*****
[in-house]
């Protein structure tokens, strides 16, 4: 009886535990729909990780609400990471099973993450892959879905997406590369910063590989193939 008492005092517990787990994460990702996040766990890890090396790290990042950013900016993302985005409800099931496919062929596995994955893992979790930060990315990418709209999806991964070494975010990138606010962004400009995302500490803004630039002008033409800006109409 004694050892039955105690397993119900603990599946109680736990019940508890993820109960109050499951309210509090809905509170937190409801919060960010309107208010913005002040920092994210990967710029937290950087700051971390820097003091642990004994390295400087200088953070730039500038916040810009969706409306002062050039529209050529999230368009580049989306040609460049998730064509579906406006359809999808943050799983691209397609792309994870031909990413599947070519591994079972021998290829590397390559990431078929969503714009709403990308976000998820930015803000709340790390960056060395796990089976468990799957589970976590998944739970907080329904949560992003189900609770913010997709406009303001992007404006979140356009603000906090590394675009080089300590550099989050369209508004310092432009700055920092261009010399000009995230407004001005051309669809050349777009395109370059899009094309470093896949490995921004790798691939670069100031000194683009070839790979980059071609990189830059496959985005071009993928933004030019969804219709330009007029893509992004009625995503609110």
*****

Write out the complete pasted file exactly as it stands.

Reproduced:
[in-house]
């Protein structure tokens, strides 16, 4: 009886535990729909990780609400990471099973993450892959879905997406590369910063590989193939 008492005092517990787990994460990702996040766990890890090396790290990042950013900016993302985005409800099931496919062929596995994955893992979790930060990315990418709209999806991964070494975010990138606010962004400009995302500490803004630039002008033409800006109409 004694050892039955105690397993119900603990599946109680736990019940508890993820109960109050499951309210509090809905509170937190409801919060960010309107208010913005002040920092994210990967710029937290950087700051971390820097003091642990004994390295400087200088953070730039500038916040810009969706409306002062050039529209050529999230368009580049989306040609460049998730064509579906406006359809999808943050799983691209397609792309994870031909990413599947070519591994079972021998290829590397390559990431078929969503714009709403990308976000998820930015803000709340790390960056060395796990089976468990799957589970976590998944739970907080329904949560992003189900609770913010997709406009303001992007404006979140356009603000906090590394675009080089300590550099989050369209508004310092432009700055920092261009010399000009995230407004001005051309669809050349777009395109370059899009094309470093896949490995921004790798691939670069100031000194683009070839790979980059071609990189830059496959985005071009993928933004030019969804219709330009007029893509992004009625995503609110």